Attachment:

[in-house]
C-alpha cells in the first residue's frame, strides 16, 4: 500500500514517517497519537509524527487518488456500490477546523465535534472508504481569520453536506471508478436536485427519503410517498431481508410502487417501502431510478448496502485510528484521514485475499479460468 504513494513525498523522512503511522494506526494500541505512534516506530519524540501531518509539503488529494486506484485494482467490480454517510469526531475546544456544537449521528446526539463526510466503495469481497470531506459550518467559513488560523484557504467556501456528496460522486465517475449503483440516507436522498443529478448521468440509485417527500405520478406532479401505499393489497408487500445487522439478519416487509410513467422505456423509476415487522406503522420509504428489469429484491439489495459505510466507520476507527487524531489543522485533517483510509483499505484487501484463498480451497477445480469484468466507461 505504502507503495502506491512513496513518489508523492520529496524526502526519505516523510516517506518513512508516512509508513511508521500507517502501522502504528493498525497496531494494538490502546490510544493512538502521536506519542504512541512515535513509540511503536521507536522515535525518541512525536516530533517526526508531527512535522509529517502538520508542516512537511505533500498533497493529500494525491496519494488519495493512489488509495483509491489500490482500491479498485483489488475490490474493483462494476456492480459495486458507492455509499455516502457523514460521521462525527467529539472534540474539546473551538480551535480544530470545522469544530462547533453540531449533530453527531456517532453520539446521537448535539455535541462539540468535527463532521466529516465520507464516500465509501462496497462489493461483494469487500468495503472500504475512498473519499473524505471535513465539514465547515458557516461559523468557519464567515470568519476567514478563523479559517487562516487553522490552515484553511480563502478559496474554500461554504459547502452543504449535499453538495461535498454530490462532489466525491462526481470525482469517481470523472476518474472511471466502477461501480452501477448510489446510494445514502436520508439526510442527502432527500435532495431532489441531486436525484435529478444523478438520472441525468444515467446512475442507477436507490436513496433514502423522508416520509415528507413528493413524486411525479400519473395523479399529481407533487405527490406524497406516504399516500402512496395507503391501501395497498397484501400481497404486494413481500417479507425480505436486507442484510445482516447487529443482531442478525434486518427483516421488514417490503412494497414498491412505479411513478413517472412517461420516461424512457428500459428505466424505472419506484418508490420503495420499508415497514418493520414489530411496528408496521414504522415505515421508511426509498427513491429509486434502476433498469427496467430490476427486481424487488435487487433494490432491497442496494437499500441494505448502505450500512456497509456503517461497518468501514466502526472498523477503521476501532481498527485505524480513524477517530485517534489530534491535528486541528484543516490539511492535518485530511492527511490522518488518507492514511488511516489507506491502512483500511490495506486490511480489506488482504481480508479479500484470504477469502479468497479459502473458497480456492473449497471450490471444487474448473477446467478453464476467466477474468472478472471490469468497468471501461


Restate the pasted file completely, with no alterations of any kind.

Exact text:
[in-house]
C-alpha cells in the first residue's frame, strides 16, 4: 500500500514517517497519537509524527487518488456500490477546523465535534472508504481569520453536506471508478436536485427519503410517498431481508410502487417501502431510478448496502485510528484521514485475499479460468 504513494513525498523522512503511522494506526494500541505512534516506530519524540501531518509539503488529494486506484485494482467490480454517510469526531475546544456544537449521528446526539463526510466503495469481497470531506459550518467559513488560523484557504467556501456528496460522486465517475449503483440516507436522498443529478448521468440509485417527500405520478406532479401505499393489497408487500445487522439478519416487509410513467422505456423509476415487522406503522420509504428489469429484491439489495459505510466507520476507527487524531489543522485533517483510509483499505484487501484463498480451497477445480469484468466507461 505504502507503495502506491512513496513518489508523492520529496524526502526519505516523510516517506518513512508516512509508513511508521500507517502501522502504528493498525497496531494494538490502546490510544493512538502521536506519542504512541512515535513509540511503536521507536522515535525518541512525536516530533517526526508531527512535522509529517502538520508542516512537511505533500498533497493529500494525491496519494488519495493512489488509495483509491489500490482500491479498485483489488475490490474493483462494476456492480459495486458507492455509499455516502457523514460521521462525527467529539472534540474539546473551538480551535480544530470545522469544530462547533453540531449533530453527531456517532453520539446521537448535539455535541462539540468535527463532521466529516465520507464516500465509501462496497462489493461483494469487500468495503472500504475512498473519499473524505471535513465539514465547515458557516461559523468557519464567515470568519476567514478563523479559517487562516487553522490552515484553511480563502478559496474554500461554504459547502452543504449535499453538495461535498454530490462532489466525491462526481470525482469517481470523472476518474472511471466502477461501480452501477448510489446510494445514502436520508439526510442527502432527500435532495431532489441531486436525484435529478444523478438520472441525468444515467446512475442507477436507490436513496433514502423522508416520509415528507413528493413524486411525479400519473395523479399529481407533487405527490406524497406516504399516500402512496395507503391501501395497498397484501400481497404486494413481500417479507425480505436486507442484510445482516447487529443482531442478525434486518427483516421488514417490503412494497414498491412505479411513478413517472412517461420516461424512457428500459428505466424505472419506484418508490420503495420499508415497514418493520414489530411496528408496521414504522415505515421508511426509498427513491429509486434502476433498469427496467430490476427486481424487488435487487433494490432491497442496494437499500441494505448502505450500512456497509456503517461497518468501514466502526472498523477503521476501532481498527485505524480513524477517530485517534489530534491535528486541528484543516490539511492535518485530511492527511490522518488518507492514511488511516489507506491502512483500511490495506486490511480489506488482504481480508479479500484470504477469502479468497479459502473458497480456492473449497471450490471444487474448473477446467478453464476467466477474468472478472471490469468497468471501461